Pulling off the “Sunshine Double”—winning Indian Wells and Miami back-to-back—is one of the most impressive feats in tennis. Baseline is looking back at some of the rare accomplishments.

The 2007 edition of the Masters 1000 event in Indian Wells, Calif., surely holds a special place in Novak Djokovic’s heart: By virtue of reaching the final, the Serb cracked the top 10 for the first time. At his next tournament, the Miami Open, he would go on to claim the biggest title of his career to that point.

In 2011, as part of one of the greatest single-season performances in the history of the sport, Djokovic completed the “Sunshine Double” for the first time.

But as impressive as his record was between the two events over that time period, it reached unprecedented heights in the mid-2010s: From 2014 to 2016, Djokovic never lost—at either tournament.

When his run started, the world No. 2 was coming off defeats to Stan Wawrinka and Roger Federer, respectively, at the Australian Open and in Dubai. Hitting the California desert next, he would exact revenge against Federer in the final, winning in a third-set tiebreak.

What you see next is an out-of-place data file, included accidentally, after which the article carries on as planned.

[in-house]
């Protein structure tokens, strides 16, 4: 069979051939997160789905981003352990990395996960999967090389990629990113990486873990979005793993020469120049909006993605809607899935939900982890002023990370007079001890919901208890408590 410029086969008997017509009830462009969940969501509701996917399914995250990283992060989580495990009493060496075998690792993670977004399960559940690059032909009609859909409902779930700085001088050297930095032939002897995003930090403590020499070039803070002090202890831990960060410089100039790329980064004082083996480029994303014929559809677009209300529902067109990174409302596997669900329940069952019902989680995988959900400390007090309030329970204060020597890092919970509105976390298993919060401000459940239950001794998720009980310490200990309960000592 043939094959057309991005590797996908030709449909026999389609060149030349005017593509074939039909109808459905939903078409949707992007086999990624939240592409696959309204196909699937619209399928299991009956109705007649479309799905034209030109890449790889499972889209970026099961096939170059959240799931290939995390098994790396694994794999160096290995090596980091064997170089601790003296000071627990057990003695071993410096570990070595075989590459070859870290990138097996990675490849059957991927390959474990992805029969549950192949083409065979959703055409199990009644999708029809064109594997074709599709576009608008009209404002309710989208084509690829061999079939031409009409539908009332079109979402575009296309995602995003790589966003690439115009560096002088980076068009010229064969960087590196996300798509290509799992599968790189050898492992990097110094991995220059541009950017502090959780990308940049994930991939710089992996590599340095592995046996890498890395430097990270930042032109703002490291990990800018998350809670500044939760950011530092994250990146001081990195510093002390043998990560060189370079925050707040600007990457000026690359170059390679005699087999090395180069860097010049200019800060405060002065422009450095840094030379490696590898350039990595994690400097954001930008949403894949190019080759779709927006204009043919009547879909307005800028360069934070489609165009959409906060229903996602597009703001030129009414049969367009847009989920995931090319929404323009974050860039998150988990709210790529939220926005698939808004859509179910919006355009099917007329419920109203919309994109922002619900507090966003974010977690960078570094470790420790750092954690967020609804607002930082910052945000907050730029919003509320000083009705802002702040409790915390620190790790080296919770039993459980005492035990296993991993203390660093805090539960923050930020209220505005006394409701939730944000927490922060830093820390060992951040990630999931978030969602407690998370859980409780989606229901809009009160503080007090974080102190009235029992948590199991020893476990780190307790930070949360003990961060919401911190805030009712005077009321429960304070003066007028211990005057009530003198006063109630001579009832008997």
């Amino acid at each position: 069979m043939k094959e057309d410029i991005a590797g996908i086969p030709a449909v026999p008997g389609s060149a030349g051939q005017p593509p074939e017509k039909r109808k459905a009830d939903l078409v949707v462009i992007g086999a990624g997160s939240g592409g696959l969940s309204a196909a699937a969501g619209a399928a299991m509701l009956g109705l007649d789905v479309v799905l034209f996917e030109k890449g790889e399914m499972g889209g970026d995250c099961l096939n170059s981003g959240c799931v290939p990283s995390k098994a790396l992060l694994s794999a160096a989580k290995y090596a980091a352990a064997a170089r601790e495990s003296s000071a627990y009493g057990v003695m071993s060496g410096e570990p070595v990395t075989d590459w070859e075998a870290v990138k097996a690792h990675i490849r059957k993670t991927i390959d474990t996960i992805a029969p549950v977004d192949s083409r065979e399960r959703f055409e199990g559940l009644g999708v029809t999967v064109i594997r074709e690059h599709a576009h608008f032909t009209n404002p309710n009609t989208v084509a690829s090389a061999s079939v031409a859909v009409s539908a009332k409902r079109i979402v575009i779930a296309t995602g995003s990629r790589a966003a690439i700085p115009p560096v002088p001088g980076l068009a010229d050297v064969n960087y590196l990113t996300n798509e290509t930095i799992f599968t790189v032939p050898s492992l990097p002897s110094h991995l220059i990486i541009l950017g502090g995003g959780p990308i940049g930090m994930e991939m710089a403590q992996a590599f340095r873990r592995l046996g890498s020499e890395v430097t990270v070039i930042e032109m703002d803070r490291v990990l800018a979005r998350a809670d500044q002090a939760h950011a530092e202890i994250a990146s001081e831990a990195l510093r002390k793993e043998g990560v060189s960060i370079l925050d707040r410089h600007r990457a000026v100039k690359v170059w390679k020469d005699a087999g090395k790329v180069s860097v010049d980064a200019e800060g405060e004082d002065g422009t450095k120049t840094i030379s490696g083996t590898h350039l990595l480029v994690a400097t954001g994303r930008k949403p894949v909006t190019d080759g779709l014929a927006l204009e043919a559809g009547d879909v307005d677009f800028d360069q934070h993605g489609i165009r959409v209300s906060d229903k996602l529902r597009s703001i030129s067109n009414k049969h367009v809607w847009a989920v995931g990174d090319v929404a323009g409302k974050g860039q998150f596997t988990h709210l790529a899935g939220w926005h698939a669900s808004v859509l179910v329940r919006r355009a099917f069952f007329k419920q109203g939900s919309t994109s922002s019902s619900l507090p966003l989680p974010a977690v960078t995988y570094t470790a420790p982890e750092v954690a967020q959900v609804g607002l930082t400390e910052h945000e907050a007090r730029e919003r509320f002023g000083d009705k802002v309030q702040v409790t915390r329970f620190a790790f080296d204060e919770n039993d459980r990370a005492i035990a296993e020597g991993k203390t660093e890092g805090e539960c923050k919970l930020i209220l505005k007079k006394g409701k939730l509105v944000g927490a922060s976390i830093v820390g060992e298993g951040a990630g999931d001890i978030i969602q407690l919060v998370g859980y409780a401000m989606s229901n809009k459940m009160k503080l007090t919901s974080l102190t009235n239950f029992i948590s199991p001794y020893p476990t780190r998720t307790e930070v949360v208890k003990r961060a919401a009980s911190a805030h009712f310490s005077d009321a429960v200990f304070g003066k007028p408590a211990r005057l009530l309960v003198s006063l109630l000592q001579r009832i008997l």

After breaking his title drought, Miami was next. Only playing three of five possible matches on his way to the final due to two walkovers, a fresh Djokovic handled world No. 1 Rafael Nadal in straight sets.

A year later in Indian Wells, Federer and Djokovic would stage an encore performance with the same overall result in the final. When he made his return to Miami, Djokovic faced tests in each of his matches, but managed to prevail, beating the other member of the “Big 4,” Andy Murray for the championship.

None of his longtime rivals made it to the final round in the 2016 editions of the tournaments: Instead, Djokovic faced two of the leading players from the next generation for the titles. Canada’s Milos Raonic, who had never taken a set off the world No. 1 in their five previous matches, was steamrolled in the final, 6-2, 6-0. Djokovic’s dominant form carried over to Miami, where he topped Kei Nishikori of Japan in the championship bout.

Djokovic’s Miami Open win brought him into a tie with Andre Agassi for six titles at the tournament, the most among men. It also gave him his third consecutive Sunshine Double—a feat that’s not likely to be equaled anytime soon.